Dental Care and Its Relationship to Cardiovascular Disease

by Winston P. McDonald

Posted on Wednesday 12th of October 2011


I was unaware until very recently of the correlation between dental health and diseases of the cardiovascular system. There are even studies that place poor dental health ahead of smoking, high cholesterol levels, lack of exercise and obesity as a risk for cardiovascular disease.

Clearly, proper dental hygiene has taken on a significance that goes far beyond an attractive smile and fresh breath!

What constitutes good dental care? It begins before you ever see a dentist. Follow these practices daily:

● Brush your teeth twice a day-in the morning and before bed-and floss once a day. This removes plaque.

● Use toothpaste that contains fluoride. Fluoride strengthens teeth and helps reduce cavities.

● Avoid foods with high sugar content. Sugar grows plaque.

● Do not use tobacco products. They can cause gum disease or worse!

● Use a tongue cleaner. If you don’t have one, use a soft bristled brush and clean from front to back.

In addition to these daily activities, see your dentist on a regular basis for exams and cleanings.

I was interested in finding out which dental problems tied in with what cardiovascular disease, in other words, what the causes and effects were.

A comprehensive study was sponsored in the late 1980’s, by the Finnish government, to determine health risks to the Finnish people. They measured many kinds of diseases and then did statistical correlations. Unexpectedly, the data showed a strong correlation between dental disease (specifically, periodontal disease) and stroke, heart disease and diabetes. Taking the study a step further by weighting the data for age, gender, diet etc. it was apparent that periodontal disease was the greatest risk factor for stroke, heart attack and premature death.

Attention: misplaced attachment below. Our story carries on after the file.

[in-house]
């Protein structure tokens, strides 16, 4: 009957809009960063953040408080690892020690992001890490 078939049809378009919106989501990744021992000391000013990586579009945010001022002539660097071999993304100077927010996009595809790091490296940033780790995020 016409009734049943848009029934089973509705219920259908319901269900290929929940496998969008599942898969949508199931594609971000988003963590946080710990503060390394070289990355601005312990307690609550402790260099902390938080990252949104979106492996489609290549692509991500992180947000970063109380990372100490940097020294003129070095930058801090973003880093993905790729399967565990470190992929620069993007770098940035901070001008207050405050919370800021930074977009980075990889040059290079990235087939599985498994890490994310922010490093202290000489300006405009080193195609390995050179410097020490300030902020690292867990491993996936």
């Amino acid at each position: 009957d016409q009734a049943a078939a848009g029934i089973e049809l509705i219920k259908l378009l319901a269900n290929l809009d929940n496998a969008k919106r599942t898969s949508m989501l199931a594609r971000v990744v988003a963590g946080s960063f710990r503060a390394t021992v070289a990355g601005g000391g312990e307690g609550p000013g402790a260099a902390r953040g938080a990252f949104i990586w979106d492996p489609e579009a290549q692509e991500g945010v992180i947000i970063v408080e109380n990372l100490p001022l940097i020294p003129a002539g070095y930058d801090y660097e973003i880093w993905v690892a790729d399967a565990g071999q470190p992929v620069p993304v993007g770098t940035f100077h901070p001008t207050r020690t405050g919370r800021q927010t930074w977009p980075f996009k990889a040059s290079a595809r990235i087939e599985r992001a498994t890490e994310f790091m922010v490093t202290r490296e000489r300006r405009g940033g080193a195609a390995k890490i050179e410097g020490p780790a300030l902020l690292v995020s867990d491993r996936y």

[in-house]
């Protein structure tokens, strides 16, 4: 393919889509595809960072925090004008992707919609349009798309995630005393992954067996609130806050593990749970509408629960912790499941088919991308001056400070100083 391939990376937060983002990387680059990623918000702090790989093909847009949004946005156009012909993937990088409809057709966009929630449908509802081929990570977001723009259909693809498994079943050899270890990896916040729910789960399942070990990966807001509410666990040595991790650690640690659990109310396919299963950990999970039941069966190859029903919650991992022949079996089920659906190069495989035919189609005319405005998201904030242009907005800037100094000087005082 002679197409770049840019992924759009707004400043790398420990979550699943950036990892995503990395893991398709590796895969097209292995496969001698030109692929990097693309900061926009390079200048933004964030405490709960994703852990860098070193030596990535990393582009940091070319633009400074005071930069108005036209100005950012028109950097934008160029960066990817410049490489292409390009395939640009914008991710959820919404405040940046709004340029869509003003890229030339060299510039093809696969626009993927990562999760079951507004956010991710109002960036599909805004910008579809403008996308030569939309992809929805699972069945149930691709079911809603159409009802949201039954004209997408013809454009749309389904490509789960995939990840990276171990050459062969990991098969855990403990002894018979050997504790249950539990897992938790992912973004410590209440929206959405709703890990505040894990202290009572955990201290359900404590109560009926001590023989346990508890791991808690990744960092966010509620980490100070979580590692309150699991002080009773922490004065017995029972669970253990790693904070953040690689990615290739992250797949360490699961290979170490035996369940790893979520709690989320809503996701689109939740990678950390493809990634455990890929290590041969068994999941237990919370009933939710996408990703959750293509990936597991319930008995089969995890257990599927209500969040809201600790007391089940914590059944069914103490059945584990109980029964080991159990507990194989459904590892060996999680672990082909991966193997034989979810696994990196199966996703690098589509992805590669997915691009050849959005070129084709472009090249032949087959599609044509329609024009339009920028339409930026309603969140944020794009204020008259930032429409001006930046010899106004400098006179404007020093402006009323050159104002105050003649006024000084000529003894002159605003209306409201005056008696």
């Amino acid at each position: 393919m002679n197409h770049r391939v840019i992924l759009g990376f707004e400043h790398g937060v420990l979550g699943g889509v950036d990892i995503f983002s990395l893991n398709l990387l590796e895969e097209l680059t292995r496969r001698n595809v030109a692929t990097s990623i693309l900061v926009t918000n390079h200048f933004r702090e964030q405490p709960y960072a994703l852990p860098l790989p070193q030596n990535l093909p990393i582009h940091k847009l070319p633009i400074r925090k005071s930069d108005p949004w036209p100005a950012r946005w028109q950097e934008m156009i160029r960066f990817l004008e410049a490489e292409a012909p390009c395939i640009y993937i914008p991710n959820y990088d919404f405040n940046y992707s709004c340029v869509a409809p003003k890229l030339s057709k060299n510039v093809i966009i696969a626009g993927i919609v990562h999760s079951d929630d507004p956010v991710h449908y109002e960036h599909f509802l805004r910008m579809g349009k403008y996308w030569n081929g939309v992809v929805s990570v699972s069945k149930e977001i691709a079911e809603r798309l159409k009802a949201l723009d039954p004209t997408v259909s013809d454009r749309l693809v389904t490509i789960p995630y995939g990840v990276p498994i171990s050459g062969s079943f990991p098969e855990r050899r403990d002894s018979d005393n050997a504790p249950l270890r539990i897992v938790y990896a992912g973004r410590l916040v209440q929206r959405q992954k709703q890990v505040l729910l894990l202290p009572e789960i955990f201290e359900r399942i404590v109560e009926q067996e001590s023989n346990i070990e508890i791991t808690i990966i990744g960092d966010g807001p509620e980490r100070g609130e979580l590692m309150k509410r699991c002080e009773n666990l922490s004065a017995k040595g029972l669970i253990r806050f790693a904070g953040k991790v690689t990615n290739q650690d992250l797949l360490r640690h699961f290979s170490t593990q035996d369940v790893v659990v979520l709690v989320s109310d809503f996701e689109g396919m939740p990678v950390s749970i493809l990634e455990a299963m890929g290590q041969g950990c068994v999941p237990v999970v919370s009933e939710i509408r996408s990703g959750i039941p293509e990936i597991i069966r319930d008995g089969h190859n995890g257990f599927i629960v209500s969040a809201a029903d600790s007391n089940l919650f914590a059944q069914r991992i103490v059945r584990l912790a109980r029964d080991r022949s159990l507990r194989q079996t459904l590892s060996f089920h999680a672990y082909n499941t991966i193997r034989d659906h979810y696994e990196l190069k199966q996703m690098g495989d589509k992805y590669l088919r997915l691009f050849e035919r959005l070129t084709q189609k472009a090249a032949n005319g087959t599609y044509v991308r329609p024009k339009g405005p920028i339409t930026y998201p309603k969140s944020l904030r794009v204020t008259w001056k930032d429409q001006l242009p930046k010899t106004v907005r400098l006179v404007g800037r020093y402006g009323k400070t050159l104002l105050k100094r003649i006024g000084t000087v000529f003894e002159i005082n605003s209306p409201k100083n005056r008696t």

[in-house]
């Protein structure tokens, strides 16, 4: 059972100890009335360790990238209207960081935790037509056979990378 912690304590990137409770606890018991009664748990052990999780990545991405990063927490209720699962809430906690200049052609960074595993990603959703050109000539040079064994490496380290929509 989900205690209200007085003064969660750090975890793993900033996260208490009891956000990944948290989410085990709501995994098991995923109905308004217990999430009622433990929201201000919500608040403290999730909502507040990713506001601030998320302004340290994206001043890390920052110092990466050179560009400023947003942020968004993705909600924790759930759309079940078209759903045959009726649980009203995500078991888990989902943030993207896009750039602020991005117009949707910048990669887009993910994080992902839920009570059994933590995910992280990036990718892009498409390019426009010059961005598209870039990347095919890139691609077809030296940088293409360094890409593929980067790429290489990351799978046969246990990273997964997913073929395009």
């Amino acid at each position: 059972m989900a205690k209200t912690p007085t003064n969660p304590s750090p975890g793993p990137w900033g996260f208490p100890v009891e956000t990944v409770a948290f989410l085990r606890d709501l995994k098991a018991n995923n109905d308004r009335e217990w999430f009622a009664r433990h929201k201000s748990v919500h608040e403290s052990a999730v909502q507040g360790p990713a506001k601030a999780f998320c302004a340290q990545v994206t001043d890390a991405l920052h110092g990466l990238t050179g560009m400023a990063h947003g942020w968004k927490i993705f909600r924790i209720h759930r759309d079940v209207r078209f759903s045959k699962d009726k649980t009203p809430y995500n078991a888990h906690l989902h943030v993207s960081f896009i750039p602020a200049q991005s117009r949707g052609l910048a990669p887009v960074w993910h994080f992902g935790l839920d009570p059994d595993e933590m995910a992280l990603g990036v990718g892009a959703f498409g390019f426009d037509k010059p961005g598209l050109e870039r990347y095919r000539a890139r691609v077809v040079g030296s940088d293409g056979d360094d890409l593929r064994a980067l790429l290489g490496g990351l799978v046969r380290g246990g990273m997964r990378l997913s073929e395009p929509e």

This study was later confirmed by studies undertaken in the United States, Canada, Great Britain, Sweden and Germany.

The effects of periodontal disease are staggering. Studies showed that people with periodontal disease had a higher risk of cardiovascular disease by a factor of 2! Smokers, in comparison, only had a 60% increased risk.

Animal studies have demonstrated quite conclusively that in periodontal disease, bacteria enter the bloodstream and invade heart and vascular endothelial cells and produce vascular calcification (hardening of the arteries). Endothelial cells are a specialized type of epithelial cell which forms the inner layer of blood vessels.

I am absolutely stunned that these facts aren’t getting more media attention. Why hasn’t the American Dental Association made this correlation between periodontal disease and cardiovascular disease better known to the public? It would be good for business, right? In this writer’s opinion, the American Medical Association and the American Dental Association should be touring the world with these findings. My goodness, look at the paranoia around the world regarding smoking! Smoking is far less a factor in cardiovascular disease than gum disease, yet smoking is getting all the press.

Well, on the plus side, now you know! Tell your friends, family members and coworkers. This is important. Get the word out! This is BIG!



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